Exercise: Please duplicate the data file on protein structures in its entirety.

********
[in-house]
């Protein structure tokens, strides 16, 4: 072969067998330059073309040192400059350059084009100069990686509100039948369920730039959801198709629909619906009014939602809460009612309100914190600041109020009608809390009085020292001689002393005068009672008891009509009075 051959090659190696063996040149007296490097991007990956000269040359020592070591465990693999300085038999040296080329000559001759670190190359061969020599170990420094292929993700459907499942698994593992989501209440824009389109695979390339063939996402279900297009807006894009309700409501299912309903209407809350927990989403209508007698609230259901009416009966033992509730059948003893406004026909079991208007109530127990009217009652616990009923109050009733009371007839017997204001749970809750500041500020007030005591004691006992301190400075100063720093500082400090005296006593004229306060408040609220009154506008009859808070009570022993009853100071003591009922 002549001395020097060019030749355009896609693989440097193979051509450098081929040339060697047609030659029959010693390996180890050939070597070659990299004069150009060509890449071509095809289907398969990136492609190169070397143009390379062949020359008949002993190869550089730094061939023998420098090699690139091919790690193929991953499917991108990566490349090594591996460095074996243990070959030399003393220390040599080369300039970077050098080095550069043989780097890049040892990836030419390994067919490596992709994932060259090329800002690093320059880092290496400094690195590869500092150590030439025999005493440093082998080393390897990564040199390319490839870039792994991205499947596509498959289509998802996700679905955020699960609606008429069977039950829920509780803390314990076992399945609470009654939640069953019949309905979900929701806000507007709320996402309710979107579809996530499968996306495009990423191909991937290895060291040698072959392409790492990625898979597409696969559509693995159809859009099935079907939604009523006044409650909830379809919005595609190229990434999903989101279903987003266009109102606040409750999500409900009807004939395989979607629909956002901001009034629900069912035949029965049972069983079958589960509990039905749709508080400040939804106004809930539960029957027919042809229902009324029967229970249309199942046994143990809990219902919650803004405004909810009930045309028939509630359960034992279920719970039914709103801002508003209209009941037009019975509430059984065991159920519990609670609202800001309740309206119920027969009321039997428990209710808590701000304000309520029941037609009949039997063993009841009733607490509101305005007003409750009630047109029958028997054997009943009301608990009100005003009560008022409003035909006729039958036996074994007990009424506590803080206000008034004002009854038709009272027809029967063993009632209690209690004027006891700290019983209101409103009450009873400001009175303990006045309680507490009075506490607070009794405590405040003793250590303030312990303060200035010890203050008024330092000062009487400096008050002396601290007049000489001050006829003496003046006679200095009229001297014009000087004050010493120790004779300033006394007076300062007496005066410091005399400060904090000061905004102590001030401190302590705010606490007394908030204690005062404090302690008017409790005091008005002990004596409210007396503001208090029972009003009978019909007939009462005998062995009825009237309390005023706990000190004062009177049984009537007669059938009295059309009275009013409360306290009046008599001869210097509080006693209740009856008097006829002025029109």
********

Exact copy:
[in-house]
């Protein structure tokens, strides 16, 4: 072969067998330059073309040192400059350059084009100069990686509100039948369920730039959801198709629909619906009014939602809460009612309100914190600041109020009608809390009085020292001689002393005068009672008891009509009075 051959090659190696063996040149007296490097991007990956000269040359020592070591465990693999300085038999040296080329000559001759670190190359061969020599170990420094292929993700459907499942698994593992989501209440824009389109695979390339063939996402279900297009807006894009309700409501299912309903209407809350927990989403209508007698609230259901009416009966033992509730059948003893406004026909079991208007109530127990009217009652616990009923109050009733009371007839017997204001749970809750500041500020007030005591004691006992301190400075100063720093500082400090005296006593004229306060408040609220009154506008009859808070009570022993009853100071003591009922 002549001395020097060019030749355009896609693989440097193979051509450098081929040339060697047609030659029959010693390996180890050939070597070659990299004069150009060509890449071509095809289907398969990136492609190169070397143009390379062949020359008949002993190869550089730094061939023998420098090699690139091919790690193929991953499917991108990566490349090594591996460095074996243990070959030399003393220390040599080369300039970077050098080095550069043989780097890049040892990836030419390994067919490596992709994932060259090329800002690093320059880092290496400094690195590869500092150590030439025999005493440093082998080393390897990564040199390319490839870039792994991205499947596509498959289509998802996700679905955020699960609606008429069977039950829920509780803390314990076992399945609470009654939640069953019949309905979900929701806000507007709320996402309710979107579809996530499968996306495009990423191909991937290895060291040698072959392409790492990625898979597409696969559509693995159809859009099935079907939604009523006044409650909830379809919005595609190229990434999903989101279903987003266009109102606040409750999500409900009807004939395989979607629909956002901001009034629900069912035949029965049972069983079958589960509990039905749709508080400040939804106004809930539960029957027919042809229902009324029967229970249309199942046994143990809990219902919650803004405004909810009930045309028939509630359960034992279920719970039914709103801002508003209209009941037009019975509430059984065991159920519990609670609202800001309740309206119920027969009321039997428990209710808590701000304000309520029941037609009949039997063993009841009733607490509101305005007003409750009630047109029958028997054997009943009301608990009100005003009560008022409003035909006729039958036996074994007990009424506590803080206000008034004002009854038709009272027809029967063993009632209690209690004027006891700290019983209101409103009450009873400001009175303990006045309680507490009075506490607070009794405590405040003793250590303030312990303060200035010890203050008024330092000062009487400096008050002396601290007049000489001050006829003496003046006679200095009229001297014009000087004050010493120790004779300033006394007076300062007496005066410091005399400060904090000061905004102590001030401190302590705010606490007394908030204690005062404090302690008017409790005091008005002990004596409210007396503001208090029972009003009978019909007939009462005998062995009825009237309390005023706990000190004062009177049984009537007669059938009295059309009275009013409360306290009046008599001869210097509080006693209740009856008097006829002025029109």